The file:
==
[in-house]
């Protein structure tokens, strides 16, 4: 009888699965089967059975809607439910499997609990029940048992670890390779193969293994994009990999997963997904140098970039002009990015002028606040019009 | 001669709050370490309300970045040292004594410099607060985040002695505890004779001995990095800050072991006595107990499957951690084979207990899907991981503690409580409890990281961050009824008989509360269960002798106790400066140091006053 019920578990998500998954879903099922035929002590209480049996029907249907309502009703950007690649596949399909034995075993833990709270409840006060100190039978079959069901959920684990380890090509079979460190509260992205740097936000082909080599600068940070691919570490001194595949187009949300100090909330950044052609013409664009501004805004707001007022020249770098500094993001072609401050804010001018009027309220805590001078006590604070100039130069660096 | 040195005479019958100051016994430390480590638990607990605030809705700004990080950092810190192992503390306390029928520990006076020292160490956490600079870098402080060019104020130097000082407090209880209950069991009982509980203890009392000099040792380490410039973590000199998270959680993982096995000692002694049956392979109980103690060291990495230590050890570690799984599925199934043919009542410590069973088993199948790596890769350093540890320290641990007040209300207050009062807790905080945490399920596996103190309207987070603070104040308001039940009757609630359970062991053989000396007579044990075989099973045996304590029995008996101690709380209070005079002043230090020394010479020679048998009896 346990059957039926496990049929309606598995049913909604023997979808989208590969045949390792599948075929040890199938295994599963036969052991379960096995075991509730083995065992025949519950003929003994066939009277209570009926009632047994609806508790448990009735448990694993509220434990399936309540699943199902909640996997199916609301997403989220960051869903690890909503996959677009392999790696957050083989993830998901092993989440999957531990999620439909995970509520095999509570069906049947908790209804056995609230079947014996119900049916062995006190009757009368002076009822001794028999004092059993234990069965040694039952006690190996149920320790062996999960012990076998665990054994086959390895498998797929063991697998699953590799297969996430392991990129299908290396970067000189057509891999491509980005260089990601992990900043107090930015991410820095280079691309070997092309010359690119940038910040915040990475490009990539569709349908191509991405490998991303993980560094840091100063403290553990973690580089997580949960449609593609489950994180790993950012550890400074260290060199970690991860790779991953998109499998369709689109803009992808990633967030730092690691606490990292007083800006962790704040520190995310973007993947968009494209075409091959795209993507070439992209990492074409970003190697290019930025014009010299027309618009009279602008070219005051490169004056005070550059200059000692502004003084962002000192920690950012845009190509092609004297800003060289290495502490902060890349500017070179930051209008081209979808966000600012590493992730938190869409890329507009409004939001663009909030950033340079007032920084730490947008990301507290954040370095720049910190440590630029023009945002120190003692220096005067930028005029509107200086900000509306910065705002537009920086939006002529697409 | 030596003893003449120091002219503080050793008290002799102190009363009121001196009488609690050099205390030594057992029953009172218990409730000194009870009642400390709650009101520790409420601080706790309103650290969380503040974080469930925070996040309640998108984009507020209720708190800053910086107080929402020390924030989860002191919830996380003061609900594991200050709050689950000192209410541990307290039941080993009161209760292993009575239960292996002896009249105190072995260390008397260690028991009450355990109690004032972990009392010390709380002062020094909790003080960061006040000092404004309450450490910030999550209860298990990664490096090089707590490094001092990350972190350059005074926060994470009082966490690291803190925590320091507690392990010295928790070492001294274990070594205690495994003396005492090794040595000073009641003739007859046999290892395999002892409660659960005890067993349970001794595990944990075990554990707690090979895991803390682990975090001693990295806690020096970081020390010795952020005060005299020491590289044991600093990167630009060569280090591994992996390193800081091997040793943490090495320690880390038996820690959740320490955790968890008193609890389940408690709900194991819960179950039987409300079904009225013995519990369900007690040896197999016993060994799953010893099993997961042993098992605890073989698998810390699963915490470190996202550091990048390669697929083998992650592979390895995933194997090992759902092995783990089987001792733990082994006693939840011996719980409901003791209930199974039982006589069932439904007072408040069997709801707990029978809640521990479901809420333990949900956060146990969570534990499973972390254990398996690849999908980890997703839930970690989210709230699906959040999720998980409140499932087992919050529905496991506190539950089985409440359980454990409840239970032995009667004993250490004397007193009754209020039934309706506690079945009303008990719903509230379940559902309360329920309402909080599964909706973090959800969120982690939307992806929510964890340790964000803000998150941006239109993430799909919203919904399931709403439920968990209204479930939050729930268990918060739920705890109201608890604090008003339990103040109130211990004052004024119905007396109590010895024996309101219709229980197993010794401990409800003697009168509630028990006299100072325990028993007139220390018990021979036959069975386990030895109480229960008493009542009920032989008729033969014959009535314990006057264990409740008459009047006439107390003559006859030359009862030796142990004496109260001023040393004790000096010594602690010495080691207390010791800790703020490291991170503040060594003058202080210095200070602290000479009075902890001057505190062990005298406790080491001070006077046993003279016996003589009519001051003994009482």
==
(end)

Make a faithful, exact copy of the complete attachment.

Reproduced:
[in-house]
């Protein structure tokens, strides 16, 4: 009888699965089967059975809607439910499997609990029940048992670890390779193969293994994009990999997963997904140098970039002009990015002028606040019009 | 001669709050370490309300970045040292004594410099607060985040002695505890004779001995990095800050072991006595107990499957951690084979207990899907991981503690409580409890990281961050009824008989509360269960002798106790400066140091006053 019920578990998500998954879903099922035929002590209480049996029907249907309502009703950007690649596949399909034995075993833990709270409840006060100190039978079959069901959920684990380890090509079979460190509260992205740097936000082909080599600068940070691919570490001194595949187009949300100090909330950044052609013409664009501004805004707001007022020249770098500094993001072609401050804010001018009027309220805590001078006590604070100039130069660096 | 040195005479019958100051016994430390480590638990607990605030809705700004990080950092810190192992503390306390029928520990006076020292160490956490600079870098402080060019104020130097000082407090209880209950069991009982509980203890009392000099040792380490410039973590000199998270959680993982096995000692002694049956392979109980103690060291990495230590050890570690799984599925199934043919009542410590069973088993199948790596890769350093540890320290641990007040209300207050009062807790905080945490399920596996103190309207987070603070104040308001039940009757609630359970062991053989000396007579044990075989099973045996304590029995008996101690709380209070005079002043230090020394010479020679048998009896 346990059957039926496990049929309606598995049913909604023997979808989208590969045949390792599948075929040890199938295994599963036969052991379960096995075991509730083995065992025949519950003929003994066939009277209570009926009632047994609806508790448990009735448990694993509220434990399936309540699943199902909640996997199916609301997403989220960051869903690890909503996959677009392999790696957050083989993830998901092993989440999957531990999620439909995970509520095999509570069906049947908790209804056995609230079947014996119900049916062995006190009757009368002076009822001794028999004092059993234990069965040694039952006690190996149920320790062996999960012990076998665990054994086959390895498998797929063991697998699953590799297969996430392991990129299908290396970067000189057509891999491509980005260089990601992990900043107090930015991410820095280079691309070997092309010359690119940038910040915040990475490009990539569709349908191509991405490998991303993980560094840091100063403290553990973690580089997580949960449609593609489950994180790993950012550890400074260290060199970690991860790779991953998109499998369709689109803009992808990633967030730092690691606490990292007083800006962790704040520190995310973007993947968009494209075409091959795209993507070439992209990492074409970003190697290019930025014009010299027309618009009279602008070219005051490169004056005070550059200059000692502004003084962002000192920690950012845009190509092609004297800003060289290495502490902060890349500017070179930051209008081209979808966000600012590493992730938190869409890329507009409004939001663009909030950033340079007032920084730490947008990301507290954040370095720049910190440590630029023009945002120190003692220096005067930028005029509107200086900000509306910065705002537009920086939006002529697409 | 030596003893003449120091002219503080050793008290002799102190009363009121001196009488609690050099205390030594057992029953009172218990409730000194009870009642400390709650009101520790409420601080706790309103650290969380503040974080469930925070996040309640998108984009507020209720708190800053910086107080929402020390924030989860002191919830996380003061609900594991200050709050689950000192209410541990307290039941080993009161209760292993009575239960292996002896009249105190072995260390008397260690028991009450355990109690004032972990009392010390709380002062020094909790003080960061006040000092404004309450450490910030999550209860298990990664490096090089707590490094001092990350972190350059005074926060994470009082966490690291803190925590320091507690392990010295928790070492001294274990070594205690495994003396005492090794040595000073009641003739007859046999290892395999002892409660659960005890067993349970001794595990944990075990554990707690090979895991803390682990975090001693990295806690020096970081020390010795952020005060005299020491590289044991600093990167630009060569280090591994992996390193800081091997040793943490090495320690880390038996820690959740320490955790968890008193609890389940408690709900194991819960179950039987409300079904009225013995519990369900007690040896197999016993060994799953010893099993997961042993098992605890073989698998810390699963915490470190996202550091990048390669697929083998992650592979390895995933194997090992759902092995783990089987001792733990082994006693939840011996719980409901003791209930199974039982006589069932439904007072408040069997709801707990029978809640521990479901809420333990949900956060146990969570534990499973972390254990398996690849999908980890997703839930970690989210709230699906959040999720998980409140499932087992919050529905496991506190539950089985409440359980454990409840239970032995009667004993250490004397007193009754209020039934309706506690079945009303008990719903509230379940559902309360329920309402909080599964909706973090959800969120982690939307992806929510964890340790964000803000998150941006239109993430799909919203919904399931709403439920968990209204479930939050729930268990918060739920705890109201608890604090008003339990103040109130211990004052004024119905007396109590010895024996309101219709229980197993010794401990409800003697009168509630028990006299100072325990028993007139220390018990021979036959069975386990030895109480229960008493009542009920032989008729033969014959009535314990006057264990409740008459009047006439107390003559006859030359009862030796142990004496109260001023040393004790000096010594602690010495080691207390010791800790703020490291991170503040060594003058202080210095200070602290000479009075902890001057505190062990005298406790080491001070006077046993003279016996003589009519001051003994009482």